There's always work going on behind the scenes, developing medications, testing, and establishing which get the best results for the amount of money invested.
Here's some information about recent trials of Acthar Gel, one of the drugs in the pipeline with Mallinckrodt Pharmaceuticals in America.
New clinical and health economic data from a retrospective analysis of H.P. Acthar® Gel (repository corticotropin injection; RCI) in patients with systemic lupus erythematosus (SLE) discusses whether the use of Acthar in this patient population was associated with reduced hospitalization costs, lower per patient per month medical costs, a reduced rate of hospitalizations, and a reduction in emergency department visits. The analysis was recently presented in a poster session at the Academy of Managed Care Pharmacy
SLE Retrospective Analysis
“Real-world treatment patterns and demographic, clinical and economic characteristics of systemic lupus erythematosus patients initiating repository corticotropin injection therapy” (Wu B, Deshpande G, Tunceli O, Gu T, Popelar B, Philbin M, Damal K, Schepman P, Wan GJ. ABSTRACT M17, page 109.) described the clinical and health economic profile of SLE patients initiating Acthar in a commercially insured U.S. population using claims data from the HealthCore Integrated Research Database4 between Jan. 1, 2006 and Mar. 31, 2015. Among 29,401 SLE patients identified, 29 (0.1%) initiated Acthar, on average, at 23 months after diagnosis and were followed for an average of 24 months. The average age at diagnosis was 45.1 years and 89.7% of the patients were female. The analysis identified medical costs specific to SLE-related symptoms as well as from all causes.
Findings associated with the use of Acthar in this population of SLE patients included:
- A medical cost offset was observed due to reduced hospitalisation costs, despite an increase in all-cause or SLE-related pharmacy costs after initiation of Acthar, which offset the drug costs by 32%-37%.
- After Acthar initiation, patients incurred significantly lower per patient per month (PPPM) medical costs specific to SLE ($3,011 vs. $893, p=0.02) compared with pre-initiation period, mainly driven by lower PPPM costs for SLE-related hospitalisation ($2,444 vs. $434, p=0.02).
- Further, where those same SLE patients incurred medical costs related to all causes including SLE, there was a 20.2% reduction in the rate of hospitalisations (238 vs. 190 patients per 1,000 patient year, p=0.40), and a 12.6% reduction in the rate of all-causes emergency department visits (238 vs. 208 patients per 1,000 patient year, p=0.59) during the Acthar post-initiation period as compared to the pre-initiation period. These results were not statistically significant, perhaps due to small sample size.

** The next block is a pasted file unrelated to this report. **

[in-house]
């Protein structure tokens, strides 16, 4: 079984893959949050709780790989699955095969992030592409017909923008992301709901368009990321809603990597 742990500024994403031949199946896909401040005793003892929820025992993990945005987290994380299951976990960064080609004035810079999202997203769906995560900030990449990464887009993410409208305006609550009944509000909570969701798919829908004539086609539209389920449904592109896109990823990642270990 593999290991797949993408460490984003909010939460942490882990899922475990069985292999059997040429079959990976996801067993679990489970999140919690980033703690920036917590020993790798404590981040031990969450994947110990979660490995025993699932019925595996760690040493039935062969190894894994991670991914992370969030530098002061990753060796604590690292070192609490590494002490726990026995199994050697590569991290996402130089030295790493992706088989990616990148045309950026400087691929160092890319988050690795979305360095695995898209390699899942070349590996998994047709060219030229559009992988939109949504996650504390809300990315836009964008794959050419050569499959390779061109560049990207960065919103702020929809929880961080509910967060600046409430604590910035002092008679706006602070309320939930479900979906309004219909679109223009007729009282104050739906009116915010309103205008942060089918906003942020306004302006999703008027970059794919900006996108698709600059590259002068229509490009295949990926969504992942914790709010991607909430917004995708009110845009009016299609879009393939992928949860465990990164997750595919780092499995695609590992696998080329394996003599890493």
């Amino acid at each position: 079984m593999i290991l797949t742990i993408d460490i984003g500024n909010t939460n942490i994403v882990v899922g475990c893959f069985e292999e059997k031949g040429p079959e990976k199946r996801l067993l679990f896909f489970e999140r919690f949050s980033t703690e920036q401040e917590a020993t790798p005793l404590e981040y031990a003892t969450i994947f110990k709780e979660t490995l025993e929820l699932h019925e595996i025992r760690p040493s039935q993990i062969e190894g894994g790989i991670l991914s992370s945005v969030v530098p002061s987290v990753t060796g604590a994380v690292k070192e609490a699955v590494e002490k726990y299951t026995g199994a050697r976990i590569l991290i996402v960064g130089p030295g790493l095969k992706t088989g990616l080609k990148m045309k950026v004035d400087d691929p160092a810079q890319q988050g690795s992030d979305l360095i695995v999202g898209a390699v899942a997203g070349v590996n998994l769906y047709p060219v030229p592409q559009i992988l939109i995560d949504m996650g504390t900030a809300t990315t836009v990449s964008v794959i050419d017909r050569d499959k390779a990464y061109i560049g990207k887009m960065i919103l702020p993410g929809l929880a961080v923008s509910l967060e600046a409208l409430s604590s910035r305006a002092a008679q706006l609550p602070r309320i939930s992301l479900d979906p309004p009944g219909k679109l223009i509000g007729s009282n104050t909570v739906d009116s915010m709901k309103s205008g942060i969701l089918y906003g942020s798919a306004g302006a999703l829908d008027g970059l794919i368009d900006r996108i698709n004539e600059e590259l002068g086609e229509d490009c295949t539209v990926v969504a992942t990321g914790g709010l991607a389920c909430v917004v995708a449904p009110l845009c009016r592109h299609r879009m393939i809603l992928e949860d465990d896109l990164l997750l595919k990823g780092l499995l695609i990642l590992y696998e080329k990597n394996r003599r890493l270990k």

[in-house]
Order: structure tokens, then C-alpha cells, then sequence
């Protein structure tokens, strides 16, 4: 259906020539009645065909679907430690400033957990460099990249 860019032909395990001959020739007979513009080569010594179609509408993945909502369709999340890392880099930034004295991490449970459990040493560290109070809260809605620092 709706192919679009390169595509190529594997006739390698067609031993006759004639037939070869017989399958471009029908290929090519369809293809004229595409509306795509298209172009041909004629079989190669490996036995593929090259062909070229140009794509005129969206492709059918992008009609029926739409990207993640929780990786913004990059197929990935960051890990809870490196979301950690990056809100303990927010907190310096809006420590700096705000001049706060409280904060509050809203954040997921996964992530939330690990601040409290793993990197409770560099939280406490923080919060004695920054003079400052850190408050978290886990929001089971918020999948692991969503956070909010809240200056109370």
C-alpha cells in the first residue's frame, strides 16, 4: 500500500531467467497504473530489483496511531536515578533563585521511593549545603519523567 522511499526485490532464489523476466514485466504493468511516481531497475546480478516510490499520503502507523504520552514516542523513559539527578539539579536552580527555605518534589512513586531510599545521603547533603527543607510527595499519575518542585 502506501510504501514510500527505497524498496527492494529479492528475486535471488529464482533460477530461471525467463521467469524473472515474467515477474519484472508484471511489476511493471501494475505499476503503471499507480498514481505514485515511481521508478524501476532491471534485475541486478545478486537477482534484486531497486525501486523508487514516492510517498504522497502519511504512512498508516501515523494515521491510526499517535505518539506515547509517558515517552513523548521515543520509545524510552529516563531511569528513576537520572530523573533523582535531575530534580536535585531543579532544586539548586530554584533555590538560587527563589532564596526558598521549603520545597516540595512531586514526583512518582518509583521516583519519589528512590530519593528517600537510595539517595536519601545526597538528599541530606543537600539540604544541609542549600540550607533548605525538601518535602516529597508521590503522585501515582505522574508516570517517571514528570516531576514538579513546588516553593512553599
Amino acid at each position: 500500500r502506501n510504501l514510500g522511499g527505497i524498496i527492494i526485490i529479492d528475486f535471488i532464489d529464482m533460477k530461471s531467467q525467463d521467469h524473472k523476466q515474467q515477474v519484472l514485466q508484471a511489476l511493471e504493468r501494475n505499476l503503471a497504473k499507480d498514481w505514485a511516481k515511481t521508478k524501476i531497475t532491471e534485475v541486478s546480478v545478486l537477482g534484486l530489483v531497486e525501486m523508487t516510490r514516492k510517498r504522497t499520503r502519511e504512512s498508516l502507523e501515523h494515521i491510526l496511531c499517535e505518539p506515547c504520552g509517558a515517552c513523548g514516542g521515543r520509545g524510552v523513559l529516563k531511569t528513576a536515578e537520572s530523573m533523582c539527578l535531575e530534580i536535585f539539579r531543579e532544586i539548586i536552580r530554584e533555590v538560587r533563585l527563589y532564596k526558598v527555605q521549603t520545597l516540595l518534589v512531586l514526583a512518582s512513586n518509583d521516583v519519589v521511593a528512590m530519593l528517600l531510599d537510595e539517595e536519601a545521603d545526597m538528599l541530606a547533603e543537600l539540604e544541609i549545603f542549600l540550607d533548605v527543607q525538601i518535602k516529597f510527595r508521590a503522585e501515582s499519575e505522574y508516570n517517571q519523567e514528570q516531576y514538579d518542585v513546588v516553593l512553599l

Limitations of the Study
This study estimated costs from a commercial payer’s perspective, which may underestimate the overall cost burden of the disease, and may have limited generalisability to a non-commercially insured population. Additionally, this study found trends of decreased healthcare resource utilization after Acthar initiation, but most, with the exception of hospitalisations, were not statistically significant due to small sample size.
SLE is an autoimmune disease in which the immune system produces antibodies to cells within the body leading to widespread inflammation and tissue damage. It is the most common form of lupus, a condition that impacts at least 1.5 million Americans. Ninety percent of those diagnosed with lupus are women, often between the ages of 15-44.6 Lupus is characterised by periods of illness “flares” and remissions and the disease can affect the joints, skin, brain, lungs, kidneys, and blood vessels. Symptoms may include fatigue, pain or swelling in joints, skin rashes, and fevers.
For further information, see the drug company's site http://www.mallinckrodt.com/about/news-and-media/2161169